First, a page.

Amants was a comedy, and although Bernhardt was not one of the featured players, the Theatre De La Renaissance was Bernhardt's theater. When anyone with even the most cursory knowledge of art history looks at one of the theatre posters, magazine covers, postcards, and other lithographs created by the Czech artist Alphonse Mucha in the late 19th and earlier 20th century, the first thought that likely comes to mind is "this is Art Nouveau".
Indeed, with its highly ornate style characterized by intricately precise curvilinear renderings, Mucha's work seems to fit under a larger umbrella together with the works of Aubrey Beardsley, Gustav Klimt, Henri de Toulouse-Lautrec and others. Nonetheless, it should be noted that Alphonse Mucha never embraced the 'Art Nouveau' label.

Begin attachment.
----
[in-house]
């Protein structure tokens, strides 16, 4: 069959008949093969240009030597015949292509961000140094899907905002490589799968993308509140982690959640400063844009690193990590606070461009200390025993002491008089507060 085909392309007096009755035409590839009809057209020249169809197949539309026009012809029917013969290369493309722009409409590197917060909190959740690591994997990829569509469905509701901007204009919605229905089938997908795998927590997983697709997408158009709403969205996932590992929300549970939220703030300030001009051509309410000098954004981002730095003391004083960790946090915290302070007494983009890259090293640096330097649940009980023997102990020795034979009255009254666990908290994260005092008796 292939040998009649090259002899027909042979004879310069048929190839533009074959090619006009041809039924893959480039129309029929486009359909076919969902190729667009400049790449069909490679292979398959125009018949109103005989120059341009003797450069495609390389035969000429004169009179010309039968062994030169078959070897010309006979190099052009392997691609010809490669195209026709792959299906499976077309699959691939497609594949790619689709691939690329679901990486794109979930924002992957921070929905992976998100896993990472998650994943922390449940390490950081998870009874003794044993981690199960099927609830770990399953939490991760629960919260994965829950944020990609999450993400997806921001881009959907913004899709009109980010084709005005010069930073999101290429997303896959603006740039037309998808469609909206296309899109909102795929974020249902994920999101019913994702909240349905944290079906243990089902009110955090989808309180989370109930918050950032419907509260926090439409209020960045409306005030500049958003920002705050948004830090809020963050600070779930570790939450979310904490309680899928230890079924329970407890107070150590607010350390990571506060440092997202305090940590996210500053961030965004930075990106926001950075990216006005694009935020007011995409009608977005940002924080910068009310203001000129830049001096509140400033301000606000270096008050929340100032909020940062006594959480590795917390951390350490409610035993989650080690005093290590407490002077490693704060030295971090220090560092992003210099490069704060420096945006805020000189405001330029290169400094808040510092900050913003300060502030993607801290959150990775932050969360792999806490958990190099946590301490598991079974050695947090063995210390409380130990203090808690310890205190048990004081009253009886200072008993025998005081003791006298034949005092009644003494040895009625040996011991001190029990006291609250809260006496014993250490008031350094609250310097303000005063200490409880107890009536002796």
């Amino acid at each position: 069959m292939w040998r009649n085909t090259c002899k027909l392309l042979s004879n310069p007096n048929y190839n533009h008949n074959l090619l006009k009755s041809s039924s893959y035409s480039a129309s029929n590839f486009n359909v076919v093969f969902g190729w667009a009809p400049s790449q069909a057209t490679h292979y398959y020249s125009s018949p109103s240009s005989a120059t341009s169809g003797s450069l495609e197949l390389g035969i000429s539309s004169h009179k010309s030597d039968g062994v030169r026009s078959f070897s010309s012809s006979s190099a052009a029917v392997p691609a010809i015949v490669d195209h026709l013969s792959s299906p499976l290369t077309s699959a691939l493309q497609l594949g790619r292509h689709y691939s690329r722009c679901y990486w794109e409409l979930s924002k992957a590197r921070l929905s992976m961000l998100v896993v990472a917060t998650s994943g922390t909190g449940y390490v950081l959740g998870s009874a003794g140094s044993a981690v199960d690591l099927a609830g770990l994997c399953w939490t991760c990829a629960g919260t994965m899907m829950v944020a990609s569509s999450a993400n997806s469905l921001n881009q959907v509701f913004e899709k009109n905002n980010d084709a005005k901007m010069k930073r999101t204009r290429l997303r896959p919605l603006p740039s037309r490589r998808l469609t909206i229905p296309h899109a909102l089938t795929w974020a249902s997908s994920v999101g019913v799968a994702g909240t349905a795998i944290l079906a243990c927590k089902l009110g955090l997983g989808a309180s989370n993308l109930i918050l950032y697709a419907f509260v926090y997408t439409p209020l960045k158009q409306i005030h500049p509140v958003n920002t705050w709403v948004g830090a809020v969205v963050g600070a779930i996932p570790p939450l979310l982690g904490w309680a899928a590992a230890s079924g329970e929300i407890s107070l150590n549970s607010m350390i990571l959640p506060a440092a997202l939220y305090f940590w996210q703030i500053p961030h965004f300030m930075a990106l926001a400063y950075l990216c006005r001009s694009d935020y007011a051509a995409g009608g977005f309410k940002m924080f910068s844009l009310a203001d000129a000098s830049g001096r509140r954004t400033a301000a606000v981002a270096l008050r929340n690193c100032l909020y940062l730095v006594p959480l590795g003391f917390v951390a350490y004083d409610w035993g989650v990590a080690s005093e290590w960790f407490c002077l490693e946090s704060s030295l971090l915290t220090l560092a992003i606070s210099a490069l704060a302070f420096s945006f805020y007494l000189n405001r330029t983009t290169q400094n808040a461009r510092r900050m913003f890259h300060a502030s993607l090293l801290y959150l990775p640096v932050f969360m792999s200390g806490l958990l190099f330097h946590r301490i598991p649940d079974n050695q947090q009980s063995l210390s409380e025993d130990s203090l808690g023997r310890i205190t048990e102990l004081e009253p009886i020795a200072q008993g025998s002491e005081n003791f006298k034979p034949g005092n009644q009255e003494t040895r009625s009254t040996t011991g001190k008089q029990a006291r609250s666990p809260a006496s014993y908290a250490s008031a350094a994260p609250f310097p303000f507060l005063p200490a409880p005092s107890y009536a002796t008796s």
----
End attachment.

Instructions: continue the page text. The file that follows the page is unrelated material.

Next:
Whether or not Mucha thought of himself as an art nouveau illustrator is beside the point of course. One thing that is certain, however, is that Alphonse Mucha found himself in the right place at the right time. Born the son of a court house usher in Moravia (modern day Czech Republic), Alphonse Mucha always exhibited an aptitude for drawing. However, after failing to be admitted to the Prague Academy of Fine Arts, Mucha became a journeying artist, travelling throughout Europe eking out a living drawing portraits and illustrations for anyone who would pay him.
He finally ended up in the art mecca of Paris in 1887. Although for a few years he did enjoy the support of a patron (Count Khuen Belasi of Austria), this flow of funds quickly dried up. Mucha's real big break came when he became the illustrator of choice for Parisian stage starlet Sarah Bernhardt. The first poster Mucha made for Bernhardt was Gismonda in 1894. This poster proved to be so impressive and effective, that Bernhardt would continue to work with Mucha exclusively over the course of the following six years.